Galaxy far, far away brings slice of home to Afghanistan for holidays
KABUL, Afghanistan — Pirated copies of the latest Star Wars installment were available here more than a week ago, but for die-hard fans at a coalition base at Kabul’s airport, it wouldn’t be the same as seeing it on the big screen — even if that big screen is the size of a chapel altar.
A crowd of servicemembers stood in line for nearly two hours on the eve of Christmas Eve to see the first evening showing of “Star Wars: The Last Jedi” on Saturday. The film played at the base community center, which is also a chapel.
“A fitting place for an epic battle between good and evil,” said Lt. j.g. Ryan Slattery, a member of the base’s psychological operations task force, on the way to the chapel.
Air Force Capt. Madison Scaccia was first in line for the show, dressed as Rey, the female hero of the latest episodes. Her costume was pulled together from issued gear — long johns, boots, a rigger’s belt — plus a hand-sewn swatch of cloth she picked up at the base bazaar.
“I’m always fighting the Sith,” she said, referring to the Star Wars galaxy’s villains. Scaccia, a logistics adviser to the Afghan military, said she hoped the film would portray Carrie Fisher as a “badass” in her final performance as princess-turned-general Leia Organa.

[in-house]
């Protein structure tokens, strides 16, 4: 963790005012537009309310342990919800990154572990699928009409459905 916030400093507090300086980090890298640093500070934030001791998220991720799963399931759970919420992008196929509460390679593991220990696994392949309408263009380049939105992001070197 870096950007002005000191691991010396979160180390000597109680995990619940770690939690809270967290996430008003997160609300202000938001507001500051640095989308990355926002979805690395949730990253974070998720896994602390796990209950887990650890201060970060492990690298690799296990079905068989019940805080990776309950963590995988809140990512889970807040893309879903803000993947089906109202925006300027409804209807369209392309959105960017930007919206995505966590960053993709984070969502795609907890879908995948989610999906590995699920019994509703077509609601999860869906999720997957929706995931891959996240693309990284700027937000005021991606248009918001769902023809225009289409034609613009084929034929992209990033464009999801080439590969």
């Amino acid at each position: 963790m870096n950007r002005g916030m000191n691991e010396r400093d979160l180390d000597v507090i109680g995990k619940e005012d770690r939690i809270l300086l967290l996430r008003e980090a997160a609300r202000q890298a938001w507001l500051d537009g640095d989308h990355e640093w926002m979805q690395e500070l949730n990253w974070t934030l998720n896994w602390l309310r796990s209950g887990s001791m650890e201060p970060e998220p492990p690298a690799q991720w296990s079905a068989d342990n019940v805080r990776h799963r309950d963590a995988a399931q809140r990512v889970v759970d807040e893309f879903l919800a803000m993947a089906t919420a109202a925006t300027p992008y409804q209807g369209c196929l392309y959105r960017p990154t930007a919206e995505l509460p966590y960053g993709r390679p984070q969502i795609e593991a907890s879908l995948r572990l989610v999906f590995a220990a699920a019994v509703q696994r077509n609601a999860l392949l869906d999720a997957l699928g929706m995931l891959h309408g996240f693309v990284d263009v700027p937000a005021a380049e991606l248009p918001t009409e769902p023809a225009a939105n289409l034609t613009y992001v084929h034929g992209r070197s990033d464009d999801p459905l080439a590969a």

“She’s been a strong woman for the last 40 years, and I want to [see] that in her last movie she stays that way.”
Maj. Patrick Currie, who was fifth in line, dressed as Han Solo’s copilot in a Chewbacca outfit his wife sent him for his birthday. A C-208 instructor pilot, he came to the show after copiloting a flight earlier that day. He hoped the new episode would answer questions such as “who she really is,” he said, pointing to Scaccia-as-Rey.
True fans like Scaccia and Currie began queuing nearly two hours before the evening show. Demand was so high, AAFES officials added extra showtimes and the chapel added 50 extra seats to the auditorium.
Bill Ripley, general manager for AAFES in Afghanistan, and Sean Childers, the exchange manager at Bagram, had escorted the Disney-provided Star Wars screener disc “like the nuclear codes,” said Chaplain Chris Conklin, who was wearing a Rudolph the Red Nosed Reindeer onesie with a Star Wars-themed Christmas sweater over it. A special code was needed to unlock the disc.
Ripley and Childers kept audiences entertained before each showing with Star Wars trivia questions — a right answer earned a limited-edition challenge coin.
Unlike last year’s screening of the Star Wars movie “Rogue One,” which was only shown in Bagram, Disney allowed enough time for the latest film to be screened at forward operating bases Bagram, Fenty, Kandahar and Dwyer, with packed houses at each. After the screenings at the airport base, a Christmas Eve screening would be offered at another Kabul base.
“The smaller camps are more appreciative,” Ripley said. “They have few options for entertainment.”
In the back of the room, Chief Master Sgt. Orin Johnson popped popcorn, adding a dash of minced jalapeno to the kernels for kick, and filled bowls for movie-goers, as he does for every movie night.
“I’m passing out a little goodwill,” he said.
The chapel provided pizza, candy and sodas for the troops, too.
“It gets their minds off being here for Christmas,” said Air Force Staff Sgt. Christopher O’Neil, the chaplain’s assistant.